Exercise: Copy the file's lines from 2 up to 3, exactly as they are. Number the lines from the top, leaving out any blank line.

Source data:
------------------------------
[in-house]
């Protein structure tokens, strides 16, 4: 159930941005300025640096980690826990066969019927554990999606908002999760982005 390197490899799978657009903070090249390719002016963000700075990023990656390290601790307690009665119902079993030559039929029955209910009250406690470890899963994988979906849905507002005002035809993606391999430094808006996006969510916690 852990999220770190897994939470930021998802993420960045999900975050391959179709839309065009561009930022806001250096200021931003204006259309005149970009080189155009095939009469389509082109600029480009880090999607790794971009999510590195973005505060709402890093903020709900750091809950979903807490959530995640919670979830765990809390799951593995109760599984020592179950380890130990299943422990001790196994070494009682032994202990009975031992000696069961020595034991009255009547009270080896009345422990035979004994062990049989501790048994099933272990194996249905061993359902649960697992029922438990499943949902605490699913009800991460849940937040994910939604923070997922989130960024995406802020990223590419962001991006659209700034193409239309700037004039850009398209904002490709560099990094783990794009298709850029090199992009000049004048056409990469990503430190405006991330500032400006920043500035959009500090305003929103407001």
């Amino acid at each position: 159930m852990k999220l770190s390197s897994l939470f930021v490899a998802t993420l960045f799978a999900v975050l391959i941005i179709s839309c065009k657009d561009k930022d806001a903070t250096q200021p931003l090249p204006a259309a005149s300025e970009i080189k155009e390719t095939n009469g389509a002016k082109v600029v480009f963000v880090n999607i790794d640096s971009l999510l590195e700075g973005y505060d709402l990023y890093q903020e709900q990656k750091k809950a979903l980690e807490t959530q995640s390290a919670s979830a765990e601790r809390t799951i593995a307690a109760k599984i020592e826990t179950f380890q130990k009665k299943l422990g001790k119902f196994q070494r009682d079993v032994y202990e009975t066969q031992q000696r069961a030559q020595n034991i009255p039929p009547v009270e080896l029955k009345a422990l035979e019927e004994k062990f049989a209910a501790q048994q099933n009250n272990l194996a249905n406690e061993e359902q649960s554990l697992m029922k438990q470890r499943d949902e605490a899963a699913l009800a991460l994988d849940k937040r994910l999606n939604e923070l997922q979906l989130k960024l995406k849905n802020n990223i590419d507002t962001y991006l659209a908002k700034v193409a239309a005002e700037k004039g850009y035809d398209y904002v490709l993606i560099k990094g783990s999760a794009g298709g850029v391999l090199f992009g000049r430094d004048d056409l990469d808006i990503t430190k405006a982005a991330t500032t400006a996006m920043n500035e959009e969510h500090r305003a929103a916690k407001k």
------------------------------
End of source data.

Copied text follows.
């Protein structure tokens, strides 16, 4: 159930941005300025640096980690826990066969019927554990999606908002999760982005 390197490899799978657009903070090249390719002016963000700075990023990656390290601790307690009665119902079993030559039929029955209910009250406690470890899963994988979906849905507002005002035809993606391999430094808006996006969510916690 852990999220770190897994939470930021998802993420960045999900975050391959179709839309065009561009930022806001250096200021931003204006259309005149970009080189155009095939009469389509082109600029480009880090999607790794971009999510590195973005505060709402890093903020709900750091809950979903807490959530995640919670979830765990809390799951593995109760599984020592179950380890130990299943422990001790196994070494009682032994202990009975031992000696069961020595034991009255009547009270080896009345422990035979004994062990049989501790048994099933272990194996249905061993359902649960697992029922438990499943949902605490699913009800991460849940937040994910939604923070997922989130960024995406802020990223590419962001991006659209700034193409239309700037004039850009398209904002490709560099990094783990794009298709850029090199992009000049004048056409990469990503430190405006991330500032400006920043500035959009500090305003929103407001």
């Amino acid at each position: 159930m852990k999220l770190s390197s897994l939470f930021v490899a998802t993420l960045f799978a999900v975050l391959i941005i179709s839309c065009k657009d561009k930022d806001a903070t250096q200021p931003l090249p204006a259309a005149s300025e970009i080189k155009e390719t095939n009469g389509a002016k082109v600029v480009f963000v880090n999607i790794d640096s971009l999510l590195e700075g973005y505060d709402l990023y890093q903020e709900q990656k750091k809950a979903l980690e807490t959530q995640s390290a919670s979830a765990e601790r809390t799951i593995a307690a109760k599984i020592e826990t179950f380890q130990k009665k299943l422990g001790k119902f196994q070494r009682d079993v032994y202990e009975t066969q031992q000696r069961a030559q020595n034991i009255p039929p009547v009270e080896l029955k009345a422990l035979e019927e004994k062990f049989a209910a501790q048994q099933n009250n272990l194996a249905n406690e061993e359902q649960s554990l697992m029922k438990q470890r499943d949902e605490a899963a699913l009800a991460l994988d849940k937040r994910l999606n939604e923070l997922q979906l989130k960024l995406k849905n802020n990223i590419d507002t962001y991006l659209a908002k700034v193409a239309a005002e700037k004039g850009y035809d398209y904002v490709l993606i560099k990094g783990s999760a794009g298709g850029v391999l090199f992009g000049r430094d004048d056409l990469d808006i990503t430190k405006a982005a991330t500032t400006a996006m920043n500035e959009e969510h500090r305003a929103a916690k407001k």